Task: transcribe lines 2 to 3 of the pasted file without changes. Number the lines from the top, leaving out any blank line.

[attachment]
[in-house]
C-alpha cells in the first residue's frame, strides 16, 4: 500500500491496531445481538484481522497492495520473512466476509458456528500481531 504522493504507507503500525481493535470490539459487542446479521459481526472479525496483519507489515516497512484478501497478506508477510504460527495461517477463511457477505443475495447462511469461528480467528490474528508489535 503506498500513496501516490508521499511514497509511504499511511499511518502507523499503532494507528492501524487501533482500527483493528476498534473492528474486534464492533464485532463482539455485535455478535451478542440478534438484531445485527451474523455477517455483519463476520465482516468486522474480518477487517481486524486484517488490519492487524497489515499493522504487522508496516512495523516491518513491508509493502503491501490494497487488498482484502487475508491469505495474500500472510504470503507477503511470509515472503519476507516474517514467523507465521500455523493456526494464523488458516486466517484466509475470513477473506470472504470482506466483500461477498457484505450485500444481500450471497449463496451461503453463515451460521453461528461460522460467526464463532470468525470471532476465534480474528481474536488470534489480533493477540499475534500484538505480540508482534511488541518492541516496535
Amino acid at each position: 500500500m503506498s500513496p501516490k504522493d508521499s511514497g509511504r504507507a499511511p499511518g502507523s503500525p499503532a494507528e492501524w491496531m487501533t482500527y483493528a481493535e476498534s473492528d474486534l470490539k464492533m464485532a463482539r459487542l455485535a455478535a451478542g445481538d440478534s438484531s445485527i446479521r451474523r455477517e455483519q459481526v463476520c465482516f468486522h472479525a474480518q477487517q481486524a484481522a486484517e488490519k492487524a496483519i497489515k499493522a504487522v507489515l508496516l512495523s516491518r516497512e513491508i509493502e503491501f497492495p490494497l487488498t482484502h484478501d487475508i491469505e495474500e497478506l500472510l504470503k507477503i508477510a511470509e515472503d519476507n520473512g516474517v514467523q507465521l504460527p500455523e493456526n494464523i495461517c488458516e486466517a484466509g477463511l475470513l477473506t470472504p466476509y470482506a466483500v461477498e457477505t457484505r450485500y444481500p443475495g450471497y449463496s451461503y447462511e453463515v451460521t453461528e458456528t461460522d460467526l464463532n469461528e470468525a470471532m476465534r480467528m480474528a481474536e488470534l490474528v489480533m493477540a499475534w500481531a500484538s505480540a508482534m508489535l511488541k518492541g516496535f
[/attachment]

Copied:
C-alpha cells in the first residue's frame, strides 16, 4: 500500500491496531445481538484481522497492495520473512466476509458456528500481531 504522493504507507503500525481493535470490539459487542446479521459481526472479525496483519507489515516497512484478501497478506508477510504460527495461517477463511457477505443475495447462511469461528480467528490474528508489535 503506498500513496501516490508521499511514497509511504499511511499511518502507523499503532494507528492501524487501533482500527483493528476498534473492528474486534464492533464485532463482539455485535455478535451478542440478534438484531445485527451474523455477517455483519463476520465482516468486522474480518477487517481486524486484517488490519492487524497489515499493522504487522508496516512495523516491518513491508509493502503491501490494497487488498482484502487475508491469505495474500500472510504470503507477503511470509515472503519476507516474517514467523507465521500455523493456526494464523488458516486466517484466509475470513477473506470472504470482506466483500461477498457484505450485500444481500450471497449463496451461503453463515451460521453461528461460522460467526464463532470468525470471532476465534480474528481474536488470534489480533493477540499475534500484538505480540508482534511488541518492541516496535
Amino acid at each position: 500500500m503506498s500513496p501516490k504522493d508521499s511514497g509511504r504507507a499511511p499511518g502507523s503500525p499503532a494507528e492501524w491496531m487501533t482500527y483493528a481493535e476498534s473492528d474486534l470490539k464492533m464485532a463482539r459487542l455485535a455478535a451478542g445481538d440478534s438484531s445485527i446479521r451474523r455477517e455483519q459481526v463476520c465482516f468486522h472479525a474480518q477487517q481486524a484481522a486484517e488490519k492487524a496483519i497489515k499493522a504487522v507489515l508496516l512495523s516491518r516497512e513491508i509493502e503491501f497492495p490494497l487488498t482484502h484478501d487475508i491469505e495474500e497478506l500472510l504470503k507477503i508477510a511470509e515472503d519476507n520473512g516474517v514467523q507465521l504460527p500455523e493456526n494464523i495461517c488458516e486466517a484466509g477463511l475470513l477473506t470472504p466476509y470482506a466483500v461477498e457477505t457484505r450485500y444481500p443475495g450471497y449463496s451461503y447462511e453463515v451460521t453461528e458456528t461460522d460467526l464463532n469461528e470468525a470471532m476465534r480467528m480474528a481474536e488470534l490474528v489480533m493477540a499475534w500481531a500484538s505480540a508482534m508489535l511488541k518492541g516496535f